Research Handbook on EU Internet Law
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Research Handbook on EU Internet Law

Edited by Andrej Savin and Jan Trzaskowski

This innovative book provides an overview of the latest developments and controversies in European Internet law. It is grouped in sections that correspond to the most disputed areas, looking consecutively at policy and governance, copyright, private international law, E-commerce & consumer protection and citizens and their position on the Internet. More than a basic introduction. The authors go further than a basic introduction into the field, as they highlight the challenges that European law- and policy-makers face when attempting to regulate the Internet.
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Chapter 20: Hate and harm: the law on hate speech

Alisdair A. Gillespie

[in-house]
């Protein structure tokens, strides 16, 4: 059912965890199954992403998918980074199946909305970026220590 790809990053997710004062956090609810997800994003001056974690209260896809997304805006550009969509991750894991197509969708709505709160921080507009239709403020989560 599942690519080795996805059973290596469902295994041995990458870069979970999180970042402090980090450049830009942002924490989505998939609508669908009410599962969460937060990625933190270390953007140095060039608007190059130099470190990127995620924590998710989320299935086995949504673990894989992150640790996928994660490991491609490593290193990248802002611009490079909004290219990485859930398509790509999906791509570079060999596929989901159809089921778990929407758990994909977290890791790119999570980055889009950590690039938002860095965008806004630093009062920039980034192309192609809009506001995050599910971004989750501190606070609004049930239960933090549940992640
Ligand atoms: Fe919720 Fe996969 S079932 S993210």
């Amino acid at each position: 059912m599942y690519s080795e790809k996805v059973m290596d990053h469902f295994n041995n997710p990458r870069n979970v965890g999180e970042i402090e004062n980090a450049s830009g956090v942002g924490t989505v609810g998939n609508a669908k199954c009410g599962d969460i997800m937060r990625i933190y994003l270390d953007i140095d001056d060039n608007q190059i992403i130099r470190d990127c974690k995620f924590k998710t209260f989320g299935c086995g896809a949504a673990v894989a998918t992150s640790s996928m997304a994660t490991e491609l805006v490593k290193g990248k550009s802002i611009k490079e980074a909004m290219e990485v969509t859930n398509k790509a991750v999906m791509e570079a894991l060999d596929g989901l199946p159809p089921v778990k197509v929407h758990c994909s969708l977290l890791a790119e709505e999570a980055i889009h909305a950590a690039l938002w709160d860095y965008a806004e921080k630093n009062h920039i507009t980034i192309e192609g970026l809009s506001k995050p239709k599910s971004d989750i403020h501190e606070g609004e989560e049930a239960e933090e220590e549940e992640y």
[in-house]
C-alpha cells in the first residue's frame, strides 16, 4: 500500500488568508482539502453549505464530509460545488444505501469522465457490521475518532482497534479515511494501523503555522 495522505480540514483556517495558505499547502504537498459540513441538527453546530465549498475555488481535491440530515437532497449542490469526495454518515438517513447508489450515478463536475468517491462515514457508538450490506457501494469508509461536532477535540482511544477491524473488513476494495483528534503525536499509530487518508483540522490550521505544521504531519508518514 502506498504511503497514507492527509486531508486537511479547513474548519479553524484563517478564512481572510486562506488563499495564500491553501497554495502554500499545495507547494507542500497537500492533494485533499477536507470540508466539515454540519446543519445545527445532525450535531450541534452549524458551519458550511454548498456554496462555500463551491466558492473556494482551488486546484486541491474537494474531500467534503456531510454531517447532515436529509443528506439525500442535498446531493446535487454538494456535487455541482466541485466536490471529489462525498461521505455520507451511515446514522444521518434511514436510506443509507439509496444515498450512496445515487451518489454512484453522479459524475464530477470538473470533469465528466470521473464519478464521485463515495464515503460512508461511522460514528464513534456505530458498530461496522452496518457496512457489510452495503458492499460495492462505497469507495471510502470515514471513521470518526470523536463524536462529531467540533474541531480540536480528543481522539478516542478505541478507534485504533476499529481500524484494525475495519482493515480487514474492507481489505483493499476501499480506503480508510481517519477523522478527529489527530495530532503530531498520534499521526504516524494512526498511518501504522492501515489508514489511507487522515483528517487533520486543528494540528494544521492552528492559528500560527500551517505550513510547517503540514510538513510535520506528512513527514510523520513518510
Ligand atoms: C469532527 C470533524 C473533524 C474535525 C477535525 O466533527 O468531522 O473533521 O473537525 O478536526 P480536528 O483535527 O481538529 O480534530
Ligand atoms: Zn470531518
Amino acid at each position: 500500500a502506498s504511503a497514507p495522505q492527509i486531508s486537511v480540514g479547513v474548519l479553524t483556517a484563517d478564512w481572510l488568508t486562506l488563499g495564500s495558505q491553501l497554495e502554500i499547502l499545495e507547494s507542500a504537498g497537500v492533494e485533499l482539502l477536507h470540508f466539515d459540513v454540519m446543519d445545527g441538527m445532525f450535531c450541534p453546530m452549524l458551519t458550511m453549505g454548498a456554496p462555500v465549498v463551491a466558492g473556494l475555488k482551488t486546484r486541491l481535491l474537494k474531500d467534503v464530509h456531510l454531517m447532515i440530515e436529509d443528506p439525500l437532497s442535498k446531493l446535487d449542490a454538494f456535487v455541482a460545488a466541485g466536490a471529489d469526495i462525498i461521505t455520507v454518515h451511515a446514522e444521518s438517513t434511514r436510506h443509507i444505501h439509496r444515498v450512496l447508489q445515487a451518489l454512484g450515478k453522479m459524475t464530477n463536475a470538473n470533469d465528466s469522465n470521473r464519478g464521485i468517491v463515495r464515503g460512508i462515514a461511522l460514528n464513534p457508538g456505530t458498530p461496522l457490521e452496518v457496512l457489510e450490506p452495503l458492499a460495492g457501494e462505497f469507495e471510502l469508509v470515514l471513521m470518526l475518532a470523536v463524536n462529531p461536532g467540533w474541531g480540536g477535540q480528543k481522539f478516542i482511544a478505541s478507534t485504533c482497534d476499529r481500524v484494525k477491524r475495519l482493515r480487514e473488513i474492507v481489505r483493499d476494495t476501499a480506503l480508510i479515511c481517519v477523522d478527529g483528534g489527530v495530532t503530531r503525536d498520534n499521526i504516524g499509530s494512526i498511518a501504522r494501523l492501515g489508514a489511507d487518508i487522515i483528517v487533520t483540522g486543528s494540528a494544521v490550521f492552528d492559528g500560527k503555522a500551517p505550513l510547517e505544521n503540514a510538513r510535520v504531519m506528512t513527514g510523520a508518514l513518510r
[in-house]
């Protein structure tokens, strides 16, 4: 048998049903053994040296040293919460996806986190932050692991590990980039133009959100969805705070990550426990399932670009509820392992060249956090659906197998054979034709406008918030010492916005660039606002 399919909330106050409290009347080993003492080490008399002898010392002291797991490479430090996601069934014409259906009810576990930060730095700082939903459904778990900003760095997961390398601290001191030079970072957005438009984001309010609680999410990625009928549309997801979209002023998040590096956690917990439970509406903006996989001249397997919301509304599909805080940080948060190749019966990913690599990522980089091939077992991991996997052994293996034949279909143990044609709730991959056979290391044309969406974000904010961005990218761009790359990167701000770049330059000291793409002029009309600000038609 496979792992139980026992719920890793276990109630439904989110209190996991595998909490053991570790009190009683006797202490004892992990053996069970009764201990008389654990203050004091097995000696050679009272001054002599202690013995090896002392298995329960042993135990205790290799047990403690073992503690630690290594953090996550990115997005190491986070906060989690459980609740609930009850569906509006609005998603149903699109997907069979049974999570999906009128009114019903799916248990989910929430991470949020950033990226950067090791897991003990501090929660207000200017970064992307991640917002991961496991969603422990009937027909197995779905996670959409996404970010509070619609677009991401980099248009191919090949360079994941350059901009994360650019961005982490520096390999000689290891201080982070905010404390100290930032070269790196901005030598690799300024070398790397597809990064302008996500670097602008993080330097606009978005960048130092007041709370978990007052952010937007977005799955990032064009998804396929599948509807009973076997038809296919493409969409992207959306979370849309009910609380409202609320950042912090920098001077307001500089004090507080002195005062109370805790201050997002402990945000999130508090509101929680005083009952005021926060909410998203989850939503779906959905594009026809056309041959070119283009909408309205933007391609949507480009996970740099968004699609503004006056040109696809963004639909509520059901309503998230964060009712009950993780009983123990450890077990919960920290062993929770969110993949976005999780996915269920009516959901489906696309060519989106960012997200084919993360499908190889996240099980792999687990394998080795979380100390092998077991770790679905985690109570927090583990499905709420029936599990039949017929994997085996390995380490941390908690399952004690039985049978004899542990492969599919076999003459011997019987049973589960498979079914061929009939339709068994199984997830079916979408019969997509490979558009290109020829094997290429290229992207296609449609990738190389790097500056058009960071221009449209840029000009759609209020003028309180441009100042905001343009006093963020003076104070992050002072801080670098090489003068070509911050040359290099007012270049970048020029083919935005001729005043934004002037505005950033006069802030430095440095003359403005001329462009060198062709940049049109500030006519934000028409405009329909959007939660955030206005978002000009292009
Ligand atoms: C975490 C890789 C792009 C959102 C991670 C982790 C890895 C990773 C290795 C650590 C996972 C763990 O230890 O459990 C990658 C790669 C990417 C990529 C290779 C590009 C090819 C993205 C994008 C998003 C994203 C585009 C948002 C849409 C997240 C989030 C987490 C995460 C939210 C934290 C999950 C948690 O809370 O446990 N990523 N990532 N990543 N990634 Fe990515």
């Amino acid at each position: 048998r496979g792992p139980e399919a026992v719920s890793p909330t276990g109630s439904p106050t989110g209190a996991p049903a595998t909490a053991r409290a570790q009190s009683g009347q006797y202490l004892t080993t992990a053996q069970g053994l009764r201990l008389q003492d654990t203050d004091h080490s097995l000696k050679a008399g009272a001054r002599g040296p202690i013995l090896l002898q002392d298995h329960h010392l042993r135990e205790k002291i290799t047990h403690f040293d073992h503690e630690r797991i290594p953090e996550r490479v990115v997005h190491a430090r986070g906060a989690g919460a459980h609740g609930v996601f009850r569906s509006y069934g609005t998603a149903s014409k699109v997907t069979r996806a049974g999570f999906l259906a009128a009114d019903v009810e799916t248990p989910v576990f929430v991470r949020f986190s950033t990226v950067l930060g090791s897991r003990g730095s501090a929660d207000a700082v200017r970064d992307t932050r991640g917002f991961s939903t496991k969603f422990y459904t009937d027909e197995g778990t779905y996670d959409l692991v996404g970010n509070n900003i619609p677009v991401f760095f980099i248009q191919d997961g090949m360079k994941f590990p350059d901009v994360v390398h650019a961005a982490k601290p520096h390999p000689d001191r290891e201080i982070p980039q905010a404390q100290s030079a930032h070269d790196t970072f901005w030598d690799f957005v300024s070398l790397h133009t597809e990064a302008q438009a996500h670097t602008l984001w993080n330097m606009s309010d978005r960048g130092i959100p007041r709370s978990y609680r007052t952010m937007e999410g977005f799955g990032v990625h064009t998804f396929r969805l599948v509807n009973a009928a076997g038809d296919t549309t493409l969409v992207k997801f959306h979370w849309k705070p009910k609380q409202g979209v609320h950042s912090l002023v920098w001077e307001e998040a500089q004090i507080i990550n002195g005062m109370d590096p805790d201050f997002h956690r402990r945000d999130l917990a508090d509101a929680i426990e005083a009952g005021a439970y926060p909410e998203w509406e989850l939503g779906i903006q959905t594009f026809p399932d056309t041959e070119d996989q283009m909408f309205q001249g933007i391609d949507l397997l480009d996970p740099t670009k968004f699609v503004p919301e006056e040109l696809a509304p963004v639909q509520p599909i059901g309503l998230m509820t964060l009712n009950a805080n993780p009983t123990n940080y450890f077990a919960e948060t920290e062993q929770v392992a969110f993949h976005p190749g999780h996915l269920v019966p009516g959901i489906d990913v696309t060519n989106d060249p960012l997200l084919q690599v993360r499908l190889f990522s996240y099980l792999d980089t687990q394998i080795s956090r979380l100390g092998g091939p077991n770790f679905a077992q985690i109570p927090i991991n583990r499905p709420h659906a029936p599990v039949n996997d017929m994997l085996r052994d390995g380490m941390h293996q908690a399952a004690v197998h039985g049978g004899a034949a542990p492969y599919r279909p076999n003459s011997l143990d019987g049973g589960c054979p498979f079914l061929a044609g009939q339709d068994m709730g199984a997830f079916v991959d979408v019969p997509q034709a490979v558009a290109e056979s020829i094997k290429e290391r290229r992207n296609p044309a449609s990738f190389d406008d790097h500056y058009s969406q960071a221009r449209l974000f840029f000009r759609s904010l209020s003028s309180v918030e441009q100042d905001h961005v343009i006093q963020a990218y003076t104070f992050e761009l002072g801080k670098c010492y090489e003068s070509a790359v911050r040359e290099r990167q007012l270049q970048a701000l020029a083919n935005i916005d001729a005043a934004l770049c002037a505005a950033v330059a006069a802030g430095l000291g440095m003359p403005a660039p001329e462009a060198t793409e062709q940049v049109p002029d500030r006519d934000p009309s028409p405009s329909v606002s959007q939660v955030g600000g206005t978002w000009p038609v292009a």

This chapter considers an issue related to content-based offences on the Internet. As is well-known there has, for some time, been concern about some of the content that is to be found on the Internet. Considerable attention has been paid to prima facie illegal material such as child pornography and terrorist material but there is also concern about other types of content including, pro-anorexia websites, pro-suicide websites and material that is sometimes labelled hate speech. In a single chapter it is not possible to consider all types of content and discuss the ways in which it is regulated. Instead this chapter will consider one form of content, that of hate speech and, specifically, the issue of racist and xenophobic material. Tackling racism and xenophobia is a priority of the EU and tackling such material on the Internet is thus important. Perhaps unsurprisingly the Internet has provided considerable opportunities to propagate hate speech material. As will be seen momentarily, ‘hate speech’ is a very wide concept that includes a broad range of material, but perhaps its two classic forms are in respect of racist material and also anti-religious material (for example, anti-Semitic material and, more recently, anti-Islam). The number of websites that include hate speech appears to have increased in recent years, presumably reflecting the ubiquitous nature of the Internet in modern society and the fact that it is now the preeminent way to disseminate material.

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